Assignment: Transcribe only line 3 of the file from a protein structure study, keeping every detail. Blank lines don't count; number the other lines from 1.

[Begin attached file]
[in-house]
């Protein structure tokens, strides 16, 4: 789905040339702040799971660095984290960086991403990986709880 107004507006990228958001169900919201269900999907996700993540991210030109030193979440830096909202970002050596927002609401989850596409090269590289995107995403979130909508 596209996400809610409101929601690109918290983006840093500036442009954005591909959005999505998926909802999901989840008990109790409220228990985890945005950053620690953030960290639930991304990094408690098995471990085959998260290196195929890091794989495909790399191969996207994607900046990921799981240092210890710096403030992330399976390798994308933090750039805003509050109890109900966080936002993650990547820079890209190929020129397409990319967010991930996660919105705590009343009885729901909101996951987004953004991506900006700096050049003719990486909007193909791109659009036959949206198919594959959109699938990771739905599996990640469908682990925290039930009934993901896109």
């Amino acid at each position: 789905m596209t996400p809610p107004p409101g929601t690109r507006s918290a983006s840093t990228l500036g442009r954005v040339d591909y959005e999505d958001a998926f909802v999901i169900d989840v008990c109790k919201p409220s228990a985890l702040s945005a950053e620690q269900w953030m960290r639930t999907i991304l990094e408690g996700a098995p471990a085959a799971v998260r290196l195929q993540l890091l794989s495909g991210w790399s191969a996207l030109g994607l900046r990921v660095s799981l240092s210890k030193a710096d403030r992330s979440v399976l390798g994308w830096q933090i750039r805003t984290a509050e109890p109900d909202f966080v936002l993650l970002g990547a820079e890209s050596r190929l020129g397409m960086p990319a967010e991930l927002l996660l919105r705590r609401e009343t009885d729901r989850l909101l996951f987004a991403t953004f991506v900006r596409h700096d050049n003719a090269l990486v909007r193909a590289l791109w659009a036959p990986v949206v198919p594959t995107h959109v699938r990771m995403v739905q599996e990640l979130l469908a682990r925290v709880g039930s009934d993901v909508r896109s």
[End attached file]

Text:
């Amino acid at each position: 789905m596209t996400p809610p107004p409101g929601t690109r507006s918290a983006s840093t990228l500036g442009r954005v040339d591909y959005e999505d958001a998926f909802v999901i169900d989840v008990c109790k919201p409220s228990a985890l702040s945005a950053e620690q269900w953030m960290r639930t999907i991304l990094e408690g996700a098995p471990a085959a799971v998260r290196l195929q993540l890091l794989s495909g991210w790399s191969a996207l030109g994607l900046r990921v660095s799981l240092s210890k030193a710096d403030r992330s979440v399976l390798g994308w830096q933090i750039r805003t984290a509050e109890p109900d909202f966080v936002l993650l970002g990547a820079e890209s050596r190929l020129g397409m960086p990319a967010e991930l927002l996660l919105r705590r609401e009343t009885d729901r989850l909101l996951f987004a991403t953004f991506v900006r596409h700096d050049n003719a090269l990486v909007r193909a590289l791109w659009a036959p990986v949206v198919p594959t995107h959109v699938r990771m995403v739905q599996e990640l979130l469908a682990r925290v709880g039930s009934d993901v909508r896109s």